Power Upgrades for 12-Valve Cummins 
There’s no denying just how impressive today’s new trucks are, they’re comfortable to drive, they’re quiet and they make ridiculous power for ‘off the showroom floor’ vehicles. While anyone can appreciate all the amenities found in today’s $70,000 trucks, not everyone will appreciate that monthly payment. With that said, it seems more and more guys are willing to put up with a little steering wheel slop, a CD player that hasn’t worked for ten years, and a little engine noise from a pre-high pressure fuel injected diesel. Take this old flatbed for example, while the owner has a 2019 Ram Mega Cab sitting in the garage more than capable of doing everything he’d ever want from a truck, he still finds need for this 280,000 mile 12-valve Cummins on a weekly basis. That fully loaded 6.7L Cummins Laramie is an impressive truck that tows like a dream, but when it comes to weekend work, a pair of muddy boots and dirty clothes leads to the old flatbed where there will always be a soft spot in a blue-collar guy’s heart.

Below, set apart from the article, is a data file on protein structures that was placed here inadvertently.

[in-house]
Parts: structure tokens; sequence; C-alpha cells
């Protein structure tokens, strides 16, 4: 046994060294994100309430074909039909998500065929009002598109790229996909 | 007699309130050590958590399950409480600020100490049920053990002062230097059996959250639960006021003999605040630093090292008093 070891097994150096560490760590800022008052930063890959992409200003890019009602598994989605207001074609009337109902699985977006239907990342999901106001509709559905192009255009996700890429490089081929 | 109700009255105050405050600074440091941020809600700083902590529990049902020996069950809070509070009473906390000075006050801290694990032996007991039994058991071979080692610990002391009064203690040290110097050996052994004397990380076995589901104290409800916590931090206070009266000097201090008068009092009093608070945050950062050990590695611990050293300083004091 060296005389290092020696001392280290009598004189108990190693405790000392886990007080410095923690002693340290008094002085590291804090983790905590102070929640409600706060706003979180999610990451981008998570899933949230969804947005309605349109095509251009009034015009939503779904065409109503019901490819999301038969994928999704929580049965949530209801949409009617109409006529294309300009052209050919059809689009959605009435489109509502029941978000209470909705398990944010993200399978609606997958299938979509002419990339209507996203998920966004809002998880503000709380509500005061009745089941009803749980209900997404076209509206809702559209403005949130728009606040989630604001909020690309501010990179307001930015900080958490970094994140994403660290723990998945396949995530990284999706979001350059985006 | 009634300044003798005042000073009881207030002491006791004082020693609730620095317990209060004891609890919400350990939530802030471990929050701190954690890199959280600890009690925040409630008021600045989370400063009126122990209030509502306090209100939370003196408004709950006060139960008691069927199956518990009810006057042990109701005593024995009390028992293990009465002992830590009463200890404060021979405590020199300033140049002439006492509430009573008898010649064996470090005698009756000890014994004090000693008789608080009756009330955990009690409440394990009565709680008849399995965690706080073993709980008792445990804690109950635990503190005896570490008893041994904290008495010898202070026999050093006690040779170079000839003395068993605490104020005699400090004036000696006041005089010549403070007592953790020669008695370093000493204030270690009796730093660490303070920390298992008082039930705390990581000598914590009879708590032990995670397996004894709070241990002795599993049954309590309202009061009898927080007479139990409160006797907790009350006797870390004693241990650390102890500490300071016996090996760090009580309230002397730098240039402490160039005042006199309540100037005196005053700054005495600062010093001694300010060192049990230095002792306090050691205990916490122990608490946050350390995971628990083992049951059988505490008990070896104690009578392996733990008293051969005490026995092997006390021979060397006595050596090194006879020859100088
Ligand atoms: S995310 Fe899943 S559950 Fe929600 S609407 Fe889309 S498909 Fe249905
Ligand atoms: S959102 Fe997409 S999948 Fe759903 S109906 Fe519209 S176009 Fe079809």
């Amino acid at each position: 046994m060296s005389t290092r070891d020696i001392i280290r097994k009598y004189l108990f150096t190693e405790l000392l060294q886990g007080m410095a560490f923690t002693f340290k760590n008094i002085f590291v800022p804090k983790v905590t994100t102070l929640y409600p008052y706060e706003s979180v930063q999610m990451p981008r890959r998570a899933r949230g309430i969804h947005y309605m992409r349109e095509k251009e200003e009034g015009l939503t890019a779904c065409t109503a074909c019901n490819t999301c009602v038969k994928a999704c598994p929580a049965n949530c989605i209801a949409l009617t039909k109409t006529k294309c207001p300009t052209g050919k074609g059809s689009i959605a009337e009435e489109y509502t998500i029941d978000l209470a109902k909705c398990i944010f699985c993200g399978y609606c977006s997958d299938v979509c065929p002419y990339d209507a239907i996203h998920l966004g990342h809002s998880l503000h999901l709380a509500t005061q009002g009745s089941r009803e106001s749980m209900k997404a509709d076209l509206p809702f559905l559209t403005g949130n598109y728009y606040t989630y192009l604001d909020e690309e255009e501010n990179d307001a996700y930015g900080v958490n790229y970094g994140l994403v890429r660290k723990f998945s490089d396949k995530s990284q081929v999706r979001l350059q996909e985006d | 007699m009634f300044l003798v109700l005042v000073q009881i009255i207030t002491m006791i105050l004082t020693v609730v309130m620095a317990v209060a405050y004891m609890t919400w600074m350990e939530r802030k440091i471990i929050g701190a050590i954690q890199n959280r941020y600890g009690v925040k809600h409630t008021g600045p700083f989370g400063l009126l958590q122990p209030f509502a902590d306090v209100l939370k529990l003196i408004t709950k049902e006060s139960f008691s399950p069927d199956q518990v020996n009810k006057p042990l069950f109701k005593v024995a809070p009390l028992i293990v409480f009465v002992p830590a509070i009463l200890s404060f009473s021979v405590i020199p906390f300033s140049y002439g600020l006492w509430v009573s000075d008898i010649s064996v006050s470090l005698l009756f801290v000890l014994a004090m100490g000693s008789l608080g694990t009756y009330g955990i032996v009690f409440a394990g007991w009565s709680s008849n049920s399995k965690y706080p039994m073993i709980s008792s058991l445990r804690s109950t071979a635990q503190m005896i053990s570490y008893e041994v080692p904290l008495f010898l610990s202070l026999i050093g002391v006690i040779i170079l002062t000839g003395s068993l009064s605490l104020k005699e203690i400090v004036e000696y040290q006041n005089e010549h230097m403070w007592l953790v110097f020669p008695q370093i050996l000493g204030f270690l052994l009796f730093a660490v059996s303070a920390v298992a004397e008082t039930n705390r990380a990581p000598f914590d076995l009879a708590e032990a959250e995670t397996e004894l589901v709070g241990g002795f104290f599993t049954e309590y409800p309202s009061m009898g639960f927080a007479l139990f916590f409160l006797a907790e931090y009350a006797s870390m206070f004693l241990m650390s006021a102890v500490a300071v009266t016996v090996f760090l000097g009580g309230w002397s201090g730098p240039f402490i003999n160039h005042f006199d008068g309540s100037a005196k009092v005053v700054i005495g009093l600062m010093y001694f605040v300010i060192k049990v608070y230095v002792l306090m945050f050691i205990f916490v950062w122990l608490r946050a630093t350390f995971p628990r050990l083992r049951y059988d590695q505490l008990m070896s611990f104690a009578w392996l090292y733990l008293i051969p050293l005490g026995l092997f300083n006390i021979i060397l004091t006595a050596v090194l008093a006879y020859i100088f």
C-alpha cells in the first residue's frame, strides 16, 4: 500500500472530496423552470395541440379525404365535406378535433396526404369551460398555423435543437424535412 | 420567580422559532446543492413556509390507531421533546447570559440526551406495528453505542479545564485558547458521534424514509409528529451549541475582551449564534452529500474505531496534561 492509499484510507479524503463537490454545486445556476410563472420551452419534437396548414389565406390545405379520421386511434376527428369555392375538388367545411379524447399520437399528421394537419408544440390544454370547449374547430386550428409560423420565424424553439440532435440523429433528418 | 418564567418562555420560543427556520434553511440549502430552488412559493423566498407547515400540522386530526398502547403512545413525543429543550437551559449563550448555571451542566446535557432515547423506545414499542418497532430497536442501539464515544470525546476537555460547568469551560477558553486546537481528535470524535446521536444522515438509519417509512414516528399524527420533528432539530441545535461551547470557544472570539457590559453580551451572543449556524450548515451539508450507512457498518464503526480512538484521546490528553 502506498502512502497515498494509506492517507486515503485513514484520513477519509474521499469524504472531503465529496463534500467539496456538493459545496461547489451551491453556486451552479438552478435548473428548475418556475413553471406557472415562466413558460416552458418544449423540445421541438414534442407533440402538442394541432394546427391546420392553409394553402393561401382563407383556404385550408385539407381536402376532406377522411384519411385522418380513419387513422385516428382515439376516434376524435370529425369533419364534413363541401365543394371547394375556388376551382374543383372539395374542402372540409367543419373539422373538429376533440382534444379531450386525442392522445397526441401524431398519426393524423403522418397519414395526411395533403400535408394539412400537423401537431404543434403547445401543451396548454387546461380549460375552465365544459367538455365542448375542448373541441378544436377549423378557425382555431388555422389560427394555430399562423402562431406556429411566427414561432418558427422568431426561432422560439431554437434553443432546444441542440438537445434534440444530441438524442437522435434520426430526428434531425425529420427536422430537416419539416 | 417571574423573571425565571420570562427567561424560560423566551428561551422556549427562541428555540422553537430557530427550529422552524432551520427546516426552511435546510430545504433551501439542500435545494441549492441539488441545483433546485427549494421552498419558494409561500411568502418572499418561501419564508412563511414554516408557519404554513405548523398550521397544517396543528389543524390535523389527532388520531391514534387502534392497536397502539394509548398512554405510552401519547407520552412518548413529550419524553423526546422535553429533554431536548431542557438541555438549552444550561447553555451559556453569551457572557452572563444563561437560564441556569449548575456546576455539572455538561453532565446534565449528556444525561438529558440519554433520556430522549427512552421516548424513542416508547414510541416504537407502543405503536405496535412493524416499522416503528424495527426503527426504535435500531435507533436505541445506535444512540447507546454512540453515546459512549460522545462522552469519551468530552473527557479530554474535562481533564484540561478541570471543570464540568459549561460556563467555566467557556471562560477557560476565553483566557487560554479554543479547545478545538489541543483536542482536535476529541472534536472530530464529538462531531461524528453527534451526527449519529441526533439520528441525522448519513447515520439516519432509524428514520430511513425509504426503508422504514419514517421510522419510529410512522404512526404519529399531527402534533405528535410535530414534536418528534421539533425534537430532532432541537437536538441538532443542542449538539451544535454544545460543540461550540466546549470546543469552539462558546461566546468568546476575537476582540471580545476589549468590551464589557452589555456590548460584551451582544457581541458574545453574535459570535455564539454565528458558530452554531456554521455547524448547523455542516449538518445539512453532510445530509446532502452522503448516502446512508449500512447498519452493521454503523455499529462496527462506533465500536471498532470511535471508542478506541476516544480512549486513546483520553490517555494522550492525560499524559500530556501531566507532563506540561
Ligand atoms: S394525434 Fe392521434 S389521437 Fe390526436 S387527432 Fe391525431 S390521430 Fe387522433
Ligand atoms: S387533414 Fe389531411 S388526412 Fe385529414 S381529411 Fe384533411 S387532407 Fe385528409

This old truck has already had the timing increased and some minor pump work done, including the addition of an Attitude Adjuster for on-the-fly fuel plate adjustments and makes a solid 300hp but it was time for more. To further increase the fueling and power potential of the old 12-valve engine, Ducky Fuel Injection set us up with some of their 5x.014 SAC injectors, that will make injector for heavy towing with the right turbo.